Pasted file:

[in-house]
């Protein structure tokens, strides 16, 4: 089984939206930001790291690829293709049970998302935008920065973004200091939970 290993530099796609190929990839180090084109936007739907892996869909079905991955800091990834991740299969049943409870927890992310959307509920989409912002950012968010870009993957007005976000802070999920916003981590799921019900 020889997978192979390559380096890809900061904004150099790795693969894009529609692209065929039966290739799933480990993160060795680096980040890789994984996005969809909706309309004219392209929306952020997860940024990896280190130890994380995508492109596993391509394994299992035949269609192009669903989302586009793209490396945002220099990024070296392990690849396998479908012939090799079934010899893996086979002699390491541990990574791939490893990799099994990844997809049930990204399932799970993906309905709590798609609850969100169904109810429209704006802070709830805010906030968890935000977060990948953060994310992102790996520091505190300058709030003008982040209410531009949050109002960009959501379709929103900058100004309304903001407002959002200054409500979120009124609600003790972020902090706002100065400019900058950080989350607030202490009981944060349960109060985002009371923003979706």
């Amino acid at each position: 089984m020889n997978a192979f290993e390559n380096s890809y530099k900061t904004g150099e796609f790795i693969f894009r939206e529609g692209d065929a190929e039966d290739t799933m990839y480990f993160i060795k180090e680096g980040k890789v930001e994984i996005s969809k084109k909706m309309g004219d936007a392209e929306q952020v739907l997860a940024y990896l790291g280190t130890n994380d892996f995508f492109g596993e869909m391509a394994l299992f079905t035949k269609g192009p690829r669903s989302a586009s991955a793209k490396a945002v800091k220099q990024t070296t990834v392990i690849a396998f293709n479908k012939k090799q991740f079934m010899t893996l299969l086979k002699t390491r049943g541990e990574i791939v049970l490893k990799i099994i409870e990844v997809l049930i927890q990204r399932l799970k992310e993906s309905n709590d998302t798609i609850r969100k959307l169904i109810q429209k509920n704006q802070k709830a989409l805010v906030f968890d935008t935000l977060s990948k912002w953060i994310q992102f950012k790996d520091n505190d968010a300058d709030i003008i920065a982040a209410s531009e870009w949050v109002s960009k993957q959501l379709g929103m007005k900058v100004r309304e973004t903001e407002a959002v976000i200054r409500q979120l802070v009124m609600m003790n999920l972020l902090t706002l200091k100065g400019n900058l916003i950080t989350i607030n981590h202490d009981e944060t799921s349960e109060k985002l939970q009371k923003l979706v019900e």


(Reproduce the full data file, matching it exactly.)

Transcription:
[in-house]
């Protein structure tokens, strides 16, 4: 089984939206930001790291690829293709049970998302935008920065973004200091939970 290993530099796609190929990839180090084109936007739907892996869909079905991955800091990834991740299969049943409870927890992310959307509920989409912002950012968010870009993957007005976000802070999920916003981590799921019900 020889997978192979390559380096890809900061904004150099790795693969894009529609692209065929039966290739799933480990993160060795680096980040890789994984996005969809909706309309004219392209929306952020997860940024990896280190130890994380995508492109596993391509394994299992035949269609192009669903989302586009793209490396945002220099990024070296392990690849396998479908012939090799079934010899893996086979002699390491541990990574791939490893990799099994990844997809049930990204399932799970993906309905709590798609609850969100169904109810429209704006802070709830805010906030968890935000977060990948953060994310992102790996520091505190300058709030003008982040209410531009949050109002960009959501379709929103900058100004309304903001407002959002200054409500979120009124609600003790972020902090706002100065400019900058950080989350607030202490009981944060349960109060985002009371923003979706």
């Amino acid at each position: 089984m020889n997978a192979f290993e390559n380096s890809y530099k900061t904004g150099e796609f790795i693969f894009r939206e529609g692209d065929a190929e039966d290739t799933m990839y480990f993160i060795k180090e680096g980040k890789v930001e994984i996005s969809k084109k909706m309309g004219d936007a392209e929306q952020v739907l997860a940024y990896l790291g280190t130890n994380d892996f995508f492109g596993e869909m391509a394994l299992f079905t035949k269609g192009p690829r669903s989302a586009s991955a793209k490396a945002v800091k220099q990024t070296t990834v392990i690849a396998f293709n479908k012939k090799q991740f079934m010899t893996l299969l086979k002699t390491r049943g541990e990574i791939v049970l490893k990799i099994i409870e990844v997809l049930i927890q990204r399932l799970k992310e993906s309905n709590d998302t798609i609850r969100k959307l169904i109810q429209k509920n704006q802070k709830a989409l805010v906030f968890d935008t935000l977060s990948k912002w953060i994310q992102f950012k790996d520091n505190d968010a300058d709030i003008i920065a982040a209410s531009e870009w949050v109002s960009k993957q959501l379709g929103m007005k900058v100004r309304e973004t903001e407002a959002v976000i200054r409500q979120l802070v009124m609600m003790n999920l972020l902090t706002l200091k100065g400019n900058l916003i950080t989350i607030n981590h202490d009981e944060t799921s349960e109060k985002l939970q009371k923003l979706v019900e």